Scientists have successfully cultured liver tissue capable of functioning for 30 days in the laboratory as part of NASA’s Vascular Tissue Challenge.
In 2016, NASA launched this competition to find teams that could “create thick, vascularized human organ tissue in an in vitro environment to advance research and benefit drugs on long-term missions and on Earth,” according to a description of the agency’s challenge. Today (June 9), the agency announced not one, but two winners of the challenge.
The two teams, both made up of researchers from the Wake Forest Institute for Regenerative Medicine (WFIRM) in North Carolina, won first and second place in the competition with two different approaches to creating laboratory-grown human liver tissue.
“I can not exaggerate what an impressive feat this is. When NASA launched this challenge in 201
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The winning teams used both 3D printing technologies to create their tissues. As dictated by the challenge rules, the teams had to keep their tissues “alive” for 30-day trials. But in order to construct tissue and make it “survive,” teams had to figure out how to move nutrients and oxygen through their creation, and how to remove waste. This process, known as perfusion, is performed by blood vessels in organic, living tissue, but this is an extremely difficult thing to replicate artificially.
Using different materials and different 3D-printed designs, the two teams created different similar frames for their tissues, which included channels through which oxygen and nutrients could flow. The teams were able to get nutrients to flow through their artificial blood vessels without leaking.
The team that won first place, called Team Winston, is the first team to complete its experiment with the constructed tissue under the challenge rules and will receive $ 300,000 and the opportunity to advance this work aboard the International Space Station, according to the statement. The second-place team, called WFIRM, receives $ 100,000.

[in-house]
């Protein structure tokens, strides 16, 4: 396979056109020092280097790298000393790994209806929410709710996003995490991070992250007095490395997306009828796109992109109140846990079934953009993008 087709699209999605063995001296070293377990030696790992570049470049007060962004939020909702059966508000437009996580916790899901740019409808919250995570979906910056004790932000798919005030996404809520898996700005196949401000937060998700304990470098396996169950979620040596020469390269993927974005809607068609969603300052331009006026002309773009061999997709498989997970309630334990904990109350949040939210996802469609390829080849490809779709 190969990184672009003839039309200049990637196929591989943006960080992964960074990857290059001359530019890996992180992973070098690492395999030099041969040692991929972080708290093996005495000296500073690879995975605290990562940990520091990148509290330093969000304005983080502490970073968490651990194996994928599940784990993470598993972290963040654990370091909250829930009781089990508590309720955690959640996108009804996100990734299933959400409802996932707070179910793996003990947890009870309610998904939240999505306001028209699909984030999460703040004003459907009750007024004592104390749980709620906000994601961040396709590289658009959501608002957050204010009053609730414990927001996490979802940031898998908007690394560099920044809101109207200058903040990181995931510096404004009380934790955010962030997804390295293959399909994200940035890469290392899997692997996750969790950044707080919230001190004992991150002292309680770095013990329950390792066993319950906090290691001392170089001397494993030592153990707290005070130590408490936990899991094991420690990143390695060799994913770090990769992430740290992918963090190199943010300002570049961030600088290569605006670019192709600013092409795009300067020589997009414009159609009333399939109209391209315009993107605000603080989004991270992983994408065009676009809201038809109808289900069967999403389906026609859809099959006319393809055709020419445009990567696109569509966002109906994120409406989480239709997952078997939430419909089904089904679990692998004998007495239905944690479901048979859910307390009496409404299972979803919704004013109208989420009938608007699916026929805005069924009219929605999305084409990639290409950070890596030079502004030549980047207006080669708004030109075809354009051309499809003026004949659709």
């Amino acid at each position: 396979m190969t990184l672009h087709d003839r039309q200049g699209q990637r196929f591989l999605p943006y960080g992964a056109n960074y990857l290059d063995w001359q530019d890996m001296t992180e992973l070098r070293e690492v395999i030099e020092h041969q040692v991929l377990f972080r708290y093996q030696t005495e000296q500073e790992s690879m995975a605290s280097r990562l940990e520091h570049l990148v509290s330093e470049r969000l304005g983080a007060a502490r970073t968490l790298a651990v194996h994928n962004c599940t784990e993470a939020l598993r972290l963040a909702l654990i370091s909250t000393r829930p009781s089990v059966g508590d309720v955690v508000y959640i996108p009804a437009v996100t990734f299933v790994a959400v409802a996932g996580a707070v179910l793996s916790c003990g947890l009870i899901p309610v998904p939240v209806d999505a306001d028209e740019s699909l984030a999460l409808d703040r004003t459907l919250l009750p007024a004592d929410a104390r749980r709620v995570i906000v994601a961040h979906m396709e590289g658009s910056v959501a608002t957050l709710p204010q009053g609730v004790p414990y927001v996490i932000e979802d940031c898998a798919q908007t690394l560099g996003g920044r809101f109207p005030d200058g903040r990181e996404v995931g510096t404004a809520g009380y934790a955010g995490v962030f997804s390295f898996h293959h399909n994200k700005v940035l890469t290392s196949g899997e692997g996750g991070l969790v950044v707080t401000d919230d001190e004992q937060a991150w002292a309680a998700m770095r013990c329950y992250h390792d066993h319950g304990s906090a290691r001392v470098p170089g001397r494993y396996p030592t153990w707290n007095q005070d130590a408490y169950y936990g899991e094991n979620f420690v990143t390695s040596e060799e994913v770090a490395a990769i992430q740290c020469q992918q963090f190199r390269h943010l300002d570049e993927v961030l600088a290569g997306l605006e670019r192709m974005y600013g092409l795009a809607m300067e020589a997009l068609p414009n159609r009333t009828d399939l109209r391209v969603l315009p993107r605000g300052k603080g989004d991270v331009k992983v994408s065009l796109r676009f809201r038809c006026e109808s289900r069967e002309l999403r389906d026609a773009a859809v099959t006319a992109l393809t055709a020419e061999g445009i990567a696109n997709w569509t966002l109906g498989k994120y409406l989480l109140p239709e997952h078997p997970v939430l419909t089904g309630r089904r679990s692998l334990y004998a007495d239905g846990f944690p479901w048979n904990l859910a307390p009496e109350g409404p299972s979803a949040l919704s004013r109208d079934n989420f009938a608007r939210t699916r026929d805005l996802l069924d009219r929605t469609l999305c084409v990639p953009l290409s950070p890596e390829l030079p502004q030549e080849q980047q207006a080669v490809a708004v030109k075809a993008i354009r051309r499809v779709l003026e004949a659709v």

But the challenge is not over yet. While these two competitors have taken home the top two prizes, two other teams continue to work towards third place, which also receives a $ 100,000 prize.
3D printing of human tissues in space
How this technology could one day be used for healthcare for astronauts living in destinations such as the moon and Mars has not yet been seen, but the researchers behind these projects recognize the many challenges that this application presents.
“There will be zero gravity … space radiation, and we do not know how these tissues or cells in the tissue will behave. So there are so many unanswered questions,” said James Yoo, a professor at WFIRM who is part of the team. Winston, told Space.com during a June 9 media teleconference. He added: “We are very optimistic that the tissue structures are in space and we hope that they will behave in the same way. [to how they behave on Earth]. “
Although these future applications of tissue engineering have yet to be seen, scientists can significantly advance our understanding of how it can work by studying these structures in space, such as aboard the space station.
“The potential to study this technology further in space is really exciting,” said Robyn Gatens, director of the International Space Station at NASA headquarters, about tissue engineering during teleconversion. “One of the benefits of this space exploration challenge is the creation of organ analogues that we could use to study the environmental effects of deep space such as radiation and microgravity.”
“As we prepare to go to the moon with the Artemis program and a day on Mars, we will need to develop strategies to minimize damage to astronauts’ healthy cells and mitigate the negative effects … space will have on humans for long time-duration tasks, “said Gatens, adding that performing such tests with organ analogues can help” ensure that we gain the knowledge to keep astronauts healthy as they travel further into space. “
NASA’s vascular tissue challenge is led by the agency’s Ames Research Center in Silicon Valley and is part of Centennial Challenges, a challenges, awards and crowdsourcing program within NASA’s Space Technology Mission Directorate, according to the statement. For this competition, NASA partnered with the nonprofit organization New Organ Alliance, which focuses on the research and development of regenerative medicine and which also puts together its nine-person panel of judges.
Email Chelsea Gohd at firstname.lastname@example.org or follow her on Twitter @chelsea_gohd. Follow us on Twitter @Spacedotcom and on Facebook.